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GFCI and Timer working

Posted by mundo (My Page) on
Sat, Nov 2, 13 at 7:32

Hi Everyone.

I am installing an outdoor lamp, which now needs to be protected by a GFCI outlet. The good news is I have GFCI outlet already in our utility room that I can use.
However, I want the outdoor lamp to be controlled by a timer switch (such as the Honeywell Econoswitch RPLS740B).

It will be wired Supply -> GFCI -> Timer Switch -> Lamp.

What I don't know is whether the GFCI protection will still work if it's through a Timer switch.
Also the Timer is only rated for lighting circuits at max 15A, so is there a possibility the Timer might blow before the GFCI trips?

I did think about wiring it with the Timer switch before the GFCI outlet, but then the outlet wont be able to be used if the Timer isn't "on".

Thanks.


Follow-Up Postings:

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RE: GFCI and Timer working

Hopefully your "utility" room isn't the laundry room in actuality. The GFCI doesn't care what's after it provided it doesn't have a ground fault in it. The timer should work fine if wired correctly (this timer uses an internal battery and hence doesn't draw any power from the circuit other than for the connected load. It does not require a neutral).


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RE: GFCI and Timer working

Mundo,

Your mix of questions is mixing "apples and oranges" as the cliche goes.
- The timer is rated at 15 amps, so if you have more than 15 amps load it will probably heat up and fail. If you are lucky it will just quit working and leave the circuit open (lights off).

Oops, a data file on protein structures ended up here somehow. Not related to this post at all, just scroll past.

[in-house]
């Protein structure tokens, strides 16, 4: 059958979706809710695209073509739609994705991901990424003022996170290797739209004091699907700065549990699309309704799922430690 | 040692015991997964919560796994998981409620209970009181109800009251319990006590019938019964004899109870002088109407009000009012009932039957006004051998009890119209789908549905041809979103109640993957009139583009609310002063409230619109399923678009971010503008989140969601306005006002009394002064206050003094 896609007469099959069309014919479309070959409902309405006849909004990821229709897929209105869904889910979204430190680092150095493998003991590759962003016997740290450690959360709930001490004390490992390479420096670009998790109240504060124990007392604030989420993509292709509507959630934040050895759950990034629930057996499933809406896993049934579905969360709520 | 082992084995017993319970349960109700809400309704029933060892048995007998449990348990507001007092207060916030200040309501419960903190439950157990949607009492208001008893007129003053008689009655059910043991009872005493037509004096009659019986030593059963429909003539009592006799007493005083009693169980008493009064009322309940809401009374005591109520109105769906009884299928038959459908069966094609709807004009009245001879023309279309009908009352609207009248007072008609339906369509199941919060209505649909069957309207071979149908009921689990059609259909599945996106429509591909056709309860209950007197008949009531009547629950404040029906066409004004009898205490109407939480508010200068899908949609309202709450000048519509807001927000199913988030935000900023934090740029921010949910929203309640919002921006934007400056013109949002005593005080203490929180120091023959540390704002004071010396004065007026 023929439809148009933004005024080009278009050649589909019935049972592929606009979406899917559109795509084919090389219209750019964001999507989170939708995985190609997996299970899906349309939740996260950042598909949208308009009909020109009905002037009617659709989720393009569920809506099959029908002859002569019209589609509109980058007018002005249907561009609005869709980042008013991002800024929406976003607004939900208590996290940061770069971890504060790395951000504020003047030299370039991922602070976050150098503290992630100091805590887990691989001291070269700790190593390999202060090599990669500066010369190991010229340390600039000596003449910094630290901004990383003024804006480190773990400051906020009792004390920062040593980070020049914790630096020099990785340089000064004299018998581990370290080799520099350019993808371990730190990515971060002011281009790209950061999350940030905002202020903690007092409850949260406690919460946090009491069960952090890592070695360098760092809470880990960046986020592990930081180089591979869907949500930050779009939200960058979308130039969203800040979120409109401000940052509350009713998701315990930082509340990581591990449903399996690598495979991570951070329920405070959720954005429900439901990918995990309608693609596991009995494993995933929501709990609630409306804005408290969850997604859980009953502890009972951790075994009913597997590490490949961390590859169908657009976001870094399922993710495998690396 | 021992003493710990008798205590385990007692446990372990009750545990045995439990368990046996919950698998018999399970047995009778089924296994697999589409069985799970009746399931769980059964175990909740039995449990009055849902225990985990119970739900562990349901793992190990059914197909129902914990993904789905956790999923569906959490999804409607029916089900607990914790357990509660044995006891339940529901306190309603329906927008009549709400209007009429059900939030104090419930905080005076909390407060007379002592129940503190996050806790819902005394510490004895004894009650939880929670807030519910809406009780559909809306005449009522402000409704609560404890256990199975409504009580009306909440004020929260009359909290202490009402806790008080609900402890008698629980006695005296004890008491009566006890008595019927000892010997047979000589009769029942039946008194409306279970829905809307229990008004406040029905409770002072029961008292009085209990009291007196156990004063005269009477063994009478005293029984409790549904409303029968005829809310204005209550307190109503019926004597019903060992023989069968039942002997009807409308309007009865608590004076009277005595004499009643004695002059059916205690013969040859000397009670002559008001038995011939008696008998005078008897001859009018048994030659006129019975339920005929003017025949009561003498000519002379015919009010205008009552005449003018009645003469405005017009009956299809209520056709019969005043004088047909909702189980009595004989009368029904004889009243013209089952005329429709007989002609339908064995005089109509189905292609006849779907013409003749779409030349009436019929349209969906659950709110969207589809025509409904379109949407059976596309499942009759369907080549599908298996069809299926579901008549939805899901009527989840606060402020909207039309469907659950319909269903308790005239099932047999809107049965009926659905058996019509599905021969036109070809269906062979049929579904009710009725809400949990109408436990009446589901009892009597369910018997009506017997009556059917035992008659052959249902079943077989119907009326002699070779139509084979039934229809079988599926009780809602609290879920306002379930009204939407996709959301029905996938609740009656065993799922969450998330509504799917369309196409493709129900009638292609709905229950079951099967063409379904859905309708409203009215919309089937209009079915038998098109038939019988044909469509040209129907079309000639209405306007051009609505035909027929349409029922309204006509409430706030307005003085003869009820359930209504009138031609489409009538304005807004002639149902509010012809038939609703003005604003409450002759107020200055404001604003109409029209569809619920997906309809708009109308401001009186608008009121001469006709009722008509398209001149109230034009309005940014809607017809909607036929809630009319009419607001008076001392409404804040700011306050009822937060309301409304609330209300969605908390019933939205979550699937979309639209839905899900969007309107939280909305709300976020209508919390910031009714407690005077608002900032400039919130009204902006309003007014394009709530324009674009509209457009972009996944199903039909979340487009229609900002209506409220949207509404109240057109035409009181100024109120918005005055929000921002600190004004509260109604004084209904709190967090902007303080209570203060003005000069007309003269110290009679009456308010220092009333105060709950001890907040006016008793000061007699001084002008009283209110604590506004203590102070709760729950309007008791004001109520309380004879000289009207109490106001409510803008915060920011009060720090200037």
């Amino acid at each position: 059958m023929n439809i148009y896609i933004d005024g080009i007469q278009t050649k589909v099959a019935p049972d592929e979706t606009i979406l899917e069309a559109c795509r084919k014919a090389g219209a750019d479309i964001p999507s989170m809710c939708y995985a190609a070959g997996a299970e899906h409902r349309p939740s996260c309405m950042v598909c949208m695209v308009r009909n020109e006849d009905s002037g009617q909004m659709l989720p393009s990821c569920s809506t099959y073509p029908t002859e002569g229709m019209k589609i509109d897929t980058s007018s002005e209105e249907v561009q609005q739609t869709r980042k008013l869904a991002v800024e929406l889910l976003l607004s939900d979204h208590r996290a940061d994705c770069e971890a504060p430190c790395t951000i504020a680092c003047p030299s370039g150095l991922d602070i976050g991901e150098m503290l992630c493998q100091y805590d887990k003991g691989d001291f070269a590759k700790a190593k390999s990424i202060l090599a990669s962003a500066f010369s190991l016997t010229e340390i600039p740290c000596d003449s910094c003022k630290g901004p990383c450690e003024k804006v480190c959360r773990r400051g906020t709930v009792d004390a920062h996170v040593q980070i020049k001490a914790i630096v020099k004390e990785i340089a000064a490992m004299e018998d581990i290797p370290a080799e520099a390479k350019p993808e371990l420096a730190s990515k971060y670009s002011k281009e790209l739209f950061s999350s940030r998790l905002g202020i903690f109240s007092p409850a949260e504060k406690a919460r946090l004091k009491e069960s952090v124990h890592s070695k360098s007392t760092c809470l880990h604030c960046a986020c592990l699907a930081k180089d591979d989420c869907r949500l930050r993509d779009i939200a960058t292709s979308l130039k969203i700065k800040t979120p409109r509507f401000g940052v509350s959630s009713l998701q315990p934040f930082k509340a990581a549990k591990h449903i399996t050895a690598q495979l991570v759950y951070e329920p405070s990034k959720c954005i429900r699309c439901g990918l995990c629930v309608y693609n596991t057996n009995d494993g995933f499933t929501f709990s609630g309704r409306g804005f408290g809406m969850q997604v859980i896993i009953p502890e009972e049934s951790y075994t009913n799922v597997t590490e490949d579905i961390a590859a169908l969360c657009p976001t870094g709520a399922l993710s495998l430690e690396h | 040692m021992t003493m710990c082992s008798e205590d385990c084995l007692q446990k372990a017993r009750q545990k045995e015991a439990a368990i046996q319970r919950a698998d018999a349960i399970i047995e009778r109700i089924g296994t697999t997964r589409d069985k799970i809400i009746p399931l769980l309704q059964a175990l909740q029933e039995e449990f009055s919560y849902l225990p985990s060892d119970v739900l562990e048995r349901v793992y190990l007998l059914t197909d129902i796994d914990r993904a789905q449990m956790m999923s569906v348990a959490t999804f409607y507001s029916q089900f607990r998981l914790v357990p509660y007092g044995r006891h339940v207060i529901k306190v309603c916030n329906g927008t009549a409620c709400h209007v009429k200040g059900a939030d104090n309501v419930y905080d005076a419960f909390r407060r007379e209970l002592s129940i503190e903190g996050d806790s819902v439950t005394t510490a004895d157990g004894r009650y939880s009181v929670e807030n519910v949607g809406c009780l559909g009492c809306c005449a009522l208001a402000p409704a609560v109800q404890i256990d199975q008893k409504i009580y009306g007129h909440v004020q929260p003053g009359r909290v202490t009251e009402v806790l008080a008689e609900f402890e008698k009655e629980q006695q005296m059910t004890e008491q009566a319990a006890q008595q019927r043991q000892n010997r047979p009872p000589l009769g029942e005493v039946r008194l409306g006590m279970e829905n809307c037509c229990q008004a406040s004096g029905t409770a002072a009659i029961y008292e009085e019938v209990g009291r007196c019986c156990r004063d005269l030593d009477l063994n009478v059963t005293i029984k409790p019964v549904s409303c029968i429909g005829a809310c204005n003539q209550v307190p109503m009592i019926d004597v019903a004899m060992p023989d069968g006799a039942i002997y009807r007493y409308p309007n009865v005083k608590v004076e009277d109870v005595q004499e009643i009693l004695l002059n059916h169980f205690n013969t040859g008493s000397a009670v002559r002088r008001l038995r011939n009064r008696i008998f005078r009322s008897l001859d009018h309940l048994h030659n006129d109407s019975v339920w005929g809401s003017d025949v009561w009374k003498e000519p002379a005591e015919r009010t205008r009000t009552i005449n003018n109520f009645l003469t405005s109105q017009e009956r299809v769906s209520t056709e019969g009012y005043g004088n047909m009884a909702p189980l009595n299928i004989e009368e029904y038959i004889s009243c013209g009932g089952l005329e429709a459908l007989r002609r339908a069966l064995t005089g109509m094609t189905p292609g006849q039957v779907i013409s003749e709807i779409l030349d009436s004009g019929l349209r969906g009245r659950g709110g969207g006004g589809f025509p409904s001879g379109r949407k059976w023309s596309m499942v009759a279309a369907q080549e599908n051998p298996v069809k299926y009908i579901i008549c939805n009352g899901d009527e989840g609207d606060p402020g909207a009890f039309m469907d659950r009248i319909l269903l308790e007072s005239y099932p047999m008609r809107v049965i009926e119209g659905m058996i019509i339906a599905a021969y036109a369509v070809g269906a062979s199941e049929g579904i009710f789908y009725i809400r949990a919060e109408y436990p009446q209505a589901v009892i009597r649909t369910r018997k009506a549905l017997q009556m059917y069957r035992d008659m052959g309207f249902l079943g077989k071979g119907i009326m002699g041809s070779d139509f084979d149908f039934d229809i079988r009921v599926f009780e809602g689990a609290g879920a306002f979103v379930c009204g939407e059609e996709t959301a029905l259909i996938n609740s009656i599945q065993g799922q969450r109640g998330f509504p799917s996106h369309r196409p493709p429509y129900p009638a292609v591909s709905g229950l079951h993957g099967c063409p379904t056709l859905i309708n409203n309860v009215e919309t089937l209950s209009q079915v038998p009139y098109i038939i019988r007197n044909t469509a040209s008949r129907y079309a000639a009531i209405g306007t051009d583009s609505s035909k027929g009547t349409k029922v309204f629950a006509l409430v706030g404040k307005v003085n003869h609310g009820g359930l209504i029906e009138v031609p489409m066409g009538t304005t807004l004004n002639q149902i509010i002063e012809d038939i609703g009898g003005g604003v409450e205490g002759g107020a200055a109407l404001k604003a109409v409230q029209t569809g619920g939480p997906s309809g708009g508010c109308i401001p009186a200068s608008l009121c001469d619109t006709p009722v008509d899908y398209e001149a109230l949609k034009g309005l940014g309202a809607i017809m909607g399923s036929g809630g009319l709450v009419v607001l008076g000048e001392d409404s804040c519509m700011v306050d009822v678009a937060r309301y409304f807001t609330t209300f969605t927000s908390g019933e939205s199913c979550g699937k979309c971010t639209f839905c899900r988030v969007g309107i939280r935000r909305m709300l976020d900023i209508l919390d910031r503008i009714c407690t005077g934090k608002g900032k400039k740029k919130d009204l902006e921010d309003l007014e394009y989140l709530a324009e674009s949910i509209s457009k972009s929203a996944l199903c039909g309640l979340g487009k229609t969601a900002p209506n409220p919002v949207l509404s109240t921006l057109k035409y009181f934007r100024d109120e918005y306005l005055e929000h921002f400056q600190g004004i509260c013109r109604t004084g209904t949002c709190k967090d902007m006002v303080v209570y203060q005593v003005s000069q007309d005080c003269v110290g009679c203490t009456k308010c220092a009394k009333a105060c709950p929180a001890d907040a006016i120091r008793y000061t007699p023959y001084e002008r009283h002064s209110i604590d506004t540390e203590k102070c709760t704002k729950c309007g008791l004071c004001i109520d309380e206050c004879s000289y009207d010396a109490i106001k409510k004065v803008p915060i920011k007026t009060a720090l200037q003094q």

- GFCI's are designed to find circuit faults, not overvoltage or high amperage conditions. They are not like a fuse or breaker that reacts simply to amperage draw.
- GFCI's can be rated at either 15 amps or 20 amps. Most provide a wiring diagram that gives you a choice between protecting only the GFCI outlet and protecting all outlets downstream of the GFCI. If you wire it to protect all downstream outlets it will also protect your timer at the end of the circuit.

Is this a 20 amp or a 15 amp circuit? If you wire the GFCI in the middle to protect the timer, the GFCI must be able to handle the full circuit amperage.

Bruce


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RE: GFCI and Timer working

ronnatalie, Bruce,

Thanks for taking the time to help me with this.

No my utility room doesn't house my washer/dryer, but it does have my furnace. Out of curiosity, why would it being a laundry room make any difference?

This timer does actually have a neutral and no battery - that's one of the reasons for choosing it as we have it in another location and it works great.

I understand how GFCI's work and that it's not to detect an overload, but my (badly worded) question was whether by putting the timer switch between the GFCI and outdoor lamp would diminish the effectiveness of the GFCI in any way.

The more I'm thinking about it I may just put a GFCI on the outdoor circuit after the Timer switch.

Thanks.


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RE: GFCI and Timer working

The circuit in the laundry room is not allowed to serve other outlets, that's the only reason I asked (there are a few such circuits in the house, notably the kitchen, laundry, and bathrooms).

The GFCI is not going to be affected (either by spurious tripping nor is it going to be hampered) by a properly installed timer.


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